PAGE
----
We packed our last truck 10 days after starting. Cuts, bruises and hurting bodies all packed in for the trip back to Fort Calhoun, Nebraska. After all, trucks were arriving that needed to be unloaded. That is about all the further we got with the Apex acquisition. Unloaded and stored into our vast pallet rack system. We were just starting to move our main warehouse across town so first things first. Over 500 truckloads were moved. We look forward to settling down into a steady process of accessing each new Apex part and sending it up to the website so you all can feast on this vintage treasure from California.
I love building. The biggest reward in creating a circuit is watching it work when you fire it up. One of my first projects, when I was first licensed in 1975, was to build a 3 band trapped diploe. I used molded mica transmitting silver mica capacitors and B&W coil stock. Once the traps were constructed, and checked with a grid dip meter, they were ready for installation into the wire antenna. Through the years, ceramic doorknobs became more common place than the old micas, I suppose due to availability and not form, fit and function. The mica was and always will be a superior capacitor for use in and outdoor antenna trap. That 20-40-80 meter dipole worked faithfully for many years.
Molded silver micas are made with a hermetically sealed envelope, impervious to weather of all sorts where and the doorknobs are made from porous ceramic. They don’t hold up to the Midwest elements like snow, ice, water, freezing and thawing. Eventually they pop apart. The mica is great for small traps made for a 200 watt or less transmitter and will last a long time. Micas are made both with solder terminals and screw terminals. I prefer the screw type. They have 6-32 solid brass tapped screw holes and can be soldered if you insist and a tight mechanical connection is made. The solder joint is also subject to weather over time. Micas are also available in literally hundreds of values allowing latitude in design and the ability to change values sliding the resonant frequency of the trap a little if need be. It is not uncommon to parallel molded micas as well. Micas are 30%-60% less than the current cost of ceramic doorknobs. RF current handling is greater for the silver mica.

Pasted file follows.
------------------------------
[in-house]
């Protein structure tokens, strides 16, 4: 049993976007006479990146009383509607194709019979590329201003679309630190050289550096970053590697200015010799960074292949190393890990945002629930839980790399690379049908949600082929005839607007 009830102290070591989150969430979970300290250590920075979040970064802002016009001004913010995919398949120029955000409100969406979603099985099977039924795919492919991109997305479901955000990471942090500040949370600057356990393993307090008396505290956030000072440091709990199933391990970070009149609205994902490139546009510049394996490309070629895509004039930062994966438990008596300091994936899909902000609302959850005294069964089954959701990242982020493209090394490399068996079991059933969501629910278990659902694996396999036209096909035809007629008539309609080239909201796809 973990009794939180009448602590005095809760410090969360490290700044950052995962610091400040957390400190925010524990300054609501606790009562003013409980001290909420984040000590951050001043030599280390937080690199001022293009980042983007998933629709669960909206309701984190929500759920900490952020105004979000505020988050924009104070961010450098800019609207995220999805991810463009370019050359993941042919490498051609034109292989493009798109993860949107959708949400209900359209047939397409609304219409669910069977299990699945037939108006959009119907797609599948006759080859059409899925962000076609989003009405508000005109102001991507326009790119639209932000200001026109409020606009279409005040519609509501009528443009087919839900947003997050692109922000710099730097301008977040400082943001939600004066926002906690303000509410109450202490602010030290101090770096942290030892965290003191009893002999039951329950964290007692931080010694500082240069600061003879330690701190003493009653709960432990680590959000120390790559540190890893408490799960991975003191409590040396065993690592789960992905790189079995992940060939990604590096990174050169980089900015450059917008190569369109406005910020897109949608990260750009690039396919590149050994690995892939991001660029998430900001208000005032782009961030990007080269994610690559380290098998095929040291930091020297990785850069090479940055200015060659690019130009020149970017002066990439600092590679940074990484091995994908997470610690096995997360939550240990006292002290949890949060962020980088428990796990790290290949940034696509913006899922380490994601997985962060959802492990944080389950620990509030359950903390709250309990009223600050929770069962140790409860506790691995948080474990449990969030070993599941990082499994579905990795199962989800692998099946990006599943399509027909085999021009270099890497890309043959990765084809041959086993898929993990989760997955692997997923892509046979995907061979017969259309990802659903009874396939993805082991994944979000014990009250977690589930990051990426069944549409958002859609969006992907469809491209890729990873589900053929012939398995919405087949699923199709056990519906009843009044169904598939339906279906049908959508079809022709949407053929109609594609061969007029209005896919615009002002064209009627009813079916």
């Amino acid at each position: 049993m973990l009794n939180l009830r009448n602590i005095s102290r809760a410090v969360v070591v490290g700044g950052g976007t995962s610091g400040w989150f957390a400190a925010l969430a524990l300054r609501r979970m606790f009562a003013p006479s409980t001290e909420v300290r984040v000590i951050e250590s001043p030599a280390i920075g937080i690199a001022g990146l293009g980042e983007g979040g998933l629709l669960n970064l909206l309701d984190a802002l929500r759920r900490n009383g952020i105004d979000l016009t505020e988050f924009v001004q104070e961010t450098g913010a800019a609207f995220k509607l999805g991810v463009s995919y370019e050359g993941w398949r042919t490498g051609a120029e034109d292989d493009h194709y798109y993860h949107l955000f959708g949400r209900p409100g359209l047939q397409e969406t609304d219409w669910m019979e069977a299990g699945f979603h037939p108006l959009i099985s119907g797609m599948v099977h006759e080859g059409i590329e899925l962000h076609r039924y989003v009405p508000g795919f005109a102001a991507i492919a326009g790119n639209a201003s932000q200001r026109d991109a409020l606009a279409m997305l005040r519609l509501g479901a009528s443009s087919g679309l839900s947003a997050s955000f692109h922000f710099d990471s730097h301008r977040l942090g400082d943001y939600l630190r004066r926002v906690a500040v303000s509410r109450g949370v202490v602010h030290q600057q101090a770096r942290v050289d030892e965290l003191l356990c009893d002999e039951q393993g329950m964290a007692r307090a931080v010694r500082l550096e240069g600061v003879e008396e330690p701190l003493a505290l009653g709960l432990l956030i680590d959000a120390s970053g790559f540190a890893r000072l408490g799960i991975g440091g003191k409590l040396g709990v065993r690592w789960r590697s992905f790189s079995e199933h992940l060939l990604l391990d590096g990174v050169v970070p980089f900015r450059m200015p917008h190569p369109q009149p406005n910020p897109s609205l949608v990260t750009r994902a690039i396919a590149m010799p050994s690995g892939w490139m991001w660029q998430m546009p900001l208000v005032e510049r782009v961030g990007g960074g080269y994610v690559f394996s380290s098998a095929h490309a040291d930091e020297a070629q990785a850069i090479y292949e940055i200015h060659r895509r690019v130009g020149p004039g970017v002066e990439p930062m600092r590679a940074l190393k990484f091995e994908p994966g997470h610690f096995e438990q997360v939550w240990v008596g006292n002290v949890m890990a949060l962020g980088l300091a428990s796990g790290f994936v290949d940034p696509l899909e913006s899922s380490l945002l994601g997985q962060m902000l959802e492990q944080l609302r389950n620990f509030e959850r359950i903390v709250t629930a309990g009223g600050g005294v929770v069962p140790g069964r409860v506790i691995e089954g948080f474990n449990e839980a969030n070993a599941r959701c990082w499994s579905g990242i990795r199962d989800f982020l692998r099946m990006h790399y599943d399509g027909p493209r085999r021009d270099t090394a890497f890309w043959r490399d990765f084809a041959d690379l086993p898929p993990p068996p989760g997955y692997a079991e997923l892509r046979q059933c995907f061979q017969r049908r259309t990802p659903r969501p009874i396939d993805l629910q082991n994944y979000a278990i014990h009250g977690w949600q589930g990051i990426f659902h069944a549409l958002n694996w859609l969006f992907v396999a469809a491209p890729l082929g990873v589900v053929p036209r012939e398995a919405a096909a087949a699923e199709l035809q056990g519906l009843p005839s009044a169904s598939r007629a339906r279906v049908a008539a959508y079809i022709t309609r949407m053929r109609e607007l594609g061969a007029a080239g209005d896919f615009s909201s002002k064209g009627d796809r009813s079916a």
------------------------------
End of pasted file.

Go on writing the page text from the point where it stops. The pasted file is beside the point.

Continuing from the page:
Too many new hams take the easy route of a random wire and an antenna tuner. Live a little. Build traps. If you can’t find coil stock, wind your own inductor on 3” thin wall PVC. Used 10 gauge enameled wire and then urethane the winding in place once its wound. We also have ceramic insulators you can run through the middle to take the strain off of the trap. There lots of construction stories on how to build traps. Try the Radio Amateur’s Handbook for example.
I made these traps early in my ham career. Conveniently, the same year Jim and I started Surplus Sales. So, for the next 40+ years of buying parts for the surplus business, I always kept an eye out for silver micas. Handy little buggers. They have also been a great seller through the years. We have not raised prices on these for decades. And to make matters even more tantalizing for the reader contemplating building an old fashioned trapped dipole, I acquired another 500 pounds or so of molded silver mica caps to add to stock. Not much chance we will run out anytime soon! Check out our web page for micas and keep an eye on it as it expands very soon! Fistell Electronic’s inventory has only had the surface scratched but we just found a pallet of micas during our move to the new building.